- The Lyme Regis Museum is also known as the Philpot Museum as it was commissioned in 1901 by Thomas Philpot, a relative of the fossil collector Elizabeth Philpot. Elizabeth Philpot befriended Mary Anning when Anning was still a child; despite the almost 20-year age difference the two became close and were frequently seen collecting fossils together. Philpot encouraged the young Anning to read about geology and understand the science behind the fossils she collected and sold. The museum sits in the heart of Lyme Regis with views out over Lyme Bay. The museum has collections telling Lyme’s local history and includes maritime and domestic objects, paintings, prints and photographs. This area of Dorset is known as the Jurassic Coast and is noted for its fossils, and the town’s literary connections, from Jane Austen to John Fowles, are illustrated in the Writers Gallery. As well as the displays the Museum also organises fossil walks.
- Church Cliff beach is sandy in places and at low tide there is a rock ledge with rock pools. The River Lym flows into the bay on this part of the beach and the beach disappears at high tide. To the east edge of the beach you have Broad Ledge, a shale and limestone ledge that extends out into the English Channel. At low tide, it’s a popular rock pooling spot, where you can find mollusks, crustaceans and fish. You can also walk further way from Lyme Regis to East Beach where you have more rock formations to explore. You have access to all facilities within Lyme Regis.
- Charmouth beach is a sand, at low tide, and shingle beach that stretches for two miles with many rock pools. The beach is split into two either side of the River Char, with the East beach being the main family beach and the West beach is an excellent place for fossil hunting. To the west of Charmouth is the site of the largest coastal mudslide in Europe, called Black Ven, it was created in the winter of 1958/59. If you are interested in fossil hunting then the Charmouth Heritage Coast Centre is worth a visit as it has fossil displays, local information and organizes fossil finding walks on Charmouth Beach. Facilities the beach include parking, toilets, cafe/shop, beach hut hire.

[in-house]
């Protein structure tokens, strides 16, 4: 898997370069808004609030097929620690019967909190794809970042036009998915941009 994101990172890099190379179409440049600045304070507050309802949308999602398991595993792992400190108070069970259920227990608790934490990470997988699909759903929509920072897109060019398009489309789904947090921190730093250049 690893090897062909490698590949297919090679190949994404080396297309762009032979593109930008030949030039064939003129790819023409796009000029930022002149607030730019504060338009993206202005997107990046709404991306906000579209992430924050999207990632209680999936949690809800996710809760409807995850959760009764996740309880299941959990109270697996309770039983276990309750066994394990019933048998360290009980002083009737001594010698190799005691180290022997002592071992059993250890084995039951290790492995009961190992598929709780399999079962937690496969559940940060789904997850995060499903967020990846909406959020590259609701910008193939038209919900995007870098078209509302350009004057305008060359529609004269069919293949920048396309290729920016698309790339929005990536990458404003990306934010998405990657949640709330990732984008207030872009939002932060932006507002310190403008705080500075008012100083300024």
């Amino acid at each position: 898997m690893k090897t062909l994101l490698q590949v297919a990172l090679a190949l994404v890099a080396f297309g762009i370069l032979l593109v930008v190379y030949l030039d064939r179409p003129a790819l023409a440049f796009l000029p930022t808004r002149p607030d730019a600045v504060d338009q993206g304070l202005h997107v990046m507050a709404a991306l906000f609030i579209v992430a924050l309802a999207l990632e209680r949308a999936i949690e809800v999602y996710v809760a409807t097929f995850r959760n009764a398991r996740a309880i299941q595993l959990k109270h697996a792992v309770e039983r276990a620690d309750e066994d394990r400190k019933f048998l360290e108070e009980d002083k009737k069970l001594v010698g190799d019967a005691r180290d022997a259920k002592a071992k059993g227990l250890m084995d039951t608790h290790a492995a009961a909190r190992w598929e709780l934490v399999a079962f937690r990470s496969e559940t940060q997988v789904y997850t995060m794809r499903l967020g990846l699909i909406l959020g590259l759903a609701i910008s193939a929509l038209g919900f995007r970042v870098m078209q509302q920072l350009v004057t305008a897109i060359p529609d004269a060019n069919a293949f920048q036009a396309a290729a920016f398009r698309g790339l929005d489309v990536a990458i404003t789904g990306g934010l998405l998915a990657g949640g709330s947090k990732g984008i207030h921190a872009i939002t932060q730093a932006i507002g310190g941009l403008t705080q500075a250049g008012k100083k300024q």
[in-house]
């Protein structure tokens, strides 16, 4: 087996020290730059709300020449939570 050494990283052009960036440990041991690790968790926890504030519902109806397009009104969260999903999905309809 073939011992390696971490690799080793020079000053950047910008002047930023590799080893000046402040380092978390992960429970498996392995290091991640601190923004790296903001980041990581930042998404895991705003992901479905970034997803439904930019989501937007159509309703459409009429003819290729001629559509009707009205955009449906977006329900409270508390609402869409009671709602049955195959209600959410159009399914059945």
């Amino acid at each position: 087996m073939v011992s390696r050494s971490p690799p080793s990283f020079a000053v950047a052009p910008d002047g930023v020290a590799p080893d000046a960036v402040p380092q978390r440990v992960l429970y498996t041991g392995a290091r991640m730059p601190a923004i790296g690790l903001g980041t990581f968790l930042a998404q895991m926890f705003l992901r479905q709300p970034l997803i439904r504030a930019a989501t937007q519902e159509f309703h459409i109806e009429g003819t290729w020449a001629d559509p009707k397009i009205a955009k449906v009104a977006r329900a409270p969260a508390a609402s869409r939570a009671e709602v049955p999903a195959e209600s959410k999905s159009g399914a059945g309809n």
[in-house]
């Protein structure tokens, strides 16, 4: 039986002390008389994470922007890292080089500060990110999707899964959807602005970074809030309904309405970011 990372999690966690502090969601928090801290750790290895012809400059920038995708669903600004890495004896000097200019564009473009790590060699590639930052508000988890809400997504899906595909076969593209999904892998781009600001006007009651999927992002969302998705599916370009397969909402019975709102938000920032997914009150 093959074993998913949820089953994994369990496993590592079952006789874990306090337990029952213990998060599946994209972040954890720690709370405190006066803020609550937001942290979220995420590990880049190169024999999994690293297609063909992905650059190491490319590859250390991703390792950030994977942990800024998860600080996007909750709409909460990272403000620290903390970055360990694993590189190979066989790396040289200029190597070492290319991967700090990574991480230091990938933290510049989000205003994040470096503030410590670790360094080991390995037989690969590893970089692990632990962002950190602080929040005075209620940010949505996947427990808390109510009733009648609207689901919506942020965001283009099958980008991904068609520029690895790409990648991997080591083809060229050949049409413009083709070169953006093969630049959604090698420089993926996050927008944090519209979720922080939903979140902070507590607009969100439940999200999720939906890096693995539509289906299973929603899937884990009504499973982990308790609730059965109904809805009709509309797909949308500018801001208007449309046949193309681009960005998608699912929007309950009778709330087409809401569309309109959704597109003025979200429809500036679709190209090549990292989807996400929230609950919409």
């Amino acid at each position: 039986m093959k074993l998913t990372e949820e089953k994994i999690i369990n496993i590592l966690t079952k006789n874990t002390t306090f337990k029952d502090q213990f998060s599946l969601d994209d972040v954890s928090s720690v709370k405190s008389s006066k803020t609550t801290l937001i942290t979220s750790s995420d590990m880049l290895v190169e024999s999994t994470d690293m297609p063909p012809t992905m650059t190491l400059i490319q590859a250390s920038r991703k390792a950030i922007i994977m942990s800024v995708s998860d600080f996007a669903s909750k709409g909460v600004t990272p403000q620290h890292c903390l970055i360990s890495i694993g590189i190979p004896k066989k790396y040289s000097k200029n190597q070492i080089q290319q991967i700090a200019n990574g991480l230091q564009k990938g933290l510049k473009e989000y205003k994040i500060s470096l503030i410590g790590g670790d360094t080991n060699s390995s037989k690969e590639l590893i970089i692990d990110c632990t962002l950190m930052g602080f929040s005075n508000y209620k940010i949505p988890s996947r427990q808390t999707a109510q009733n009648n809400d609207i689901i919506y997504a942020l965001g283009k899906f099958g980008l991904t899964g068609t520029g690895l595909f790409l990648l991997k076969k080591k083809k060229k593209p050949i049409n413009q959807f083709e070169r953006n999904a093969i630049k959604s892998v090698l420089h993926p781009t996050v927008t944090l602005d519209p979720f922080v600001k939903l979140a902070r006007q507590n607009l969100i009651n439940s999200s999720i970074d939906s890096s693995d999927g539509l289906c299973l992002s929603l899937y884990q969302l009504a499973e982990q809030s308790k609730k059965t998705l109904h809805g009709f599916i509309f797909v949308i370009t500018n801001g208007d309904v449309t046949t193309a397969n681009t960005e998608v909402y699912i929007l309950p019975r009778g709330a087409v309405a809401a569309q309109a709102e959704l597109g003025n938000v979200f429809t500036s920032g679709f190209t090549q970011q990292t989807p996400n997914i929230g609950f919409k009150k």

- Charmouth Heritage Coast Centre has amazing fossil collections and provides information on fossils, fossil hunting and the local coastal and marine wildlife. Throughout the year we run guided fossil hunting walks and rock pooling walks along the local Charmouth and Lyme Regis coastline. The Centre also has an extensive education programme. Charmouth Heritage Coast Centre opening times: Summer (Easter – November) The Centre is open daily 10:30 am – 4:30 pm. Winter (November – Easter) The Centre is open from Friday to Monday, 10:30 am – 4:00 pm. Admission to the Centre is FREE however as a small charity donations help keep the Centre open. There are charges for Charmouth fossil hunting walks and rockpool rambles.
- Lyme Bay is situated on the south coast of England, towards the western end of the English Channel. The Lyme Bay coast makes for excellent family holidays with excellent beaches, watersports and great fossil hunting. Lyme Bay is between Torbay in the west and Portland in the east. The counties of Devon and Dorset front onto the bay. The area around Lyme Bay is part of a World Heritage Site, the Jurassic Coast, named for its Jurassic geology, that stretches over a distance of 153 kilometres (95 miles).